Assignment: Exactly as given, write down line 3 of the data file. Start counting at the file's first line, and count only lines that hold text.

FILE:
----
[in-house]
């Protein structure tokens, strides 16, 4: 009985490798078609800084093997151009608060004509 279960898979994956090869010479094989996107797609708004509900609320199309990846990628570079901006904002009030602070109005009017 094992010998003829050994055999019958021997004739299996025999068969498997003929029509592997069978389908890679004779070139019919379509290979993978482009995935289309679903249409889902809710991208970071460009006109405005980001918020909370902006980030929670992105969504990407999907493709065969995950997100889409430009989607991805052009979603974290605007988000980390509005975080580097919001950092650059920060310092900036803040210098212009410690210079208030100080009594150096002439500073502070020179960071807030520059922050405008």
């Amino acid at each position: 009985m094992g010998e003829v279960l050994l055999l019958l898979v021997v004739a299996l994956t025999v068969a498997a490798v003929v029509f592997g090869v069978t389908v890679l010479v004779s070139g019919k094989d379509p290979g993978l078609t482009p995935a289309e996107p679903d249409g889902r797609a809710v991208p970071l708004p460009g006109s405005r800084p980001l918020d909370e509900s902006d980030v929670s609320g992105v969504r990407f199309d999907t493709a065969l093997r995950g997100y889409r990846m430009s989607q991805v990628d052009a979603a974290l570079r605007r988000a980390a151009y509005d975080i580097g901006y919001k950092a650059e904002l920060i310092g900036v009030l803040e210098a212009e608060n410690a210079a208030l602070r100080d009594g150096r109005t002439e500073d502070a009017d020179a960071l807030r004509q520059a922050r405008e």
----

């Amino acid at each position: 009985m094992g010998e003829v279960l050994l055999l019958l898979v021997v004739a299996l994956t025999v068969a498997a490798v003929v029509f592997g090869v069978t389908v890679l010479v004779s070139g019919k094989d379509p290979g993978l078609t482009p995935a289309e996107p679903d249409g889902r797609a809710v991208p970071l708004p460009g006109s405005r800084p980001l918020d909370e509900s902006d980030v929670s609320g992105v969504r990407f199309d999907t493709a065969l093997r995950g997100y889409r990846m430009s989607q991805v990628d052009a979603a974290l570079r605007r988000a980390a151009y509005d975080i580097g901006y919001k950092a650059e904002l920060i310092g900036v009030l803040e210098a212009e608060n410690a210079a208030l602070r100080d009594g150096r109005t002439e500073d502070a009017d020179a960071l807030r004509q520059a922050r405008e």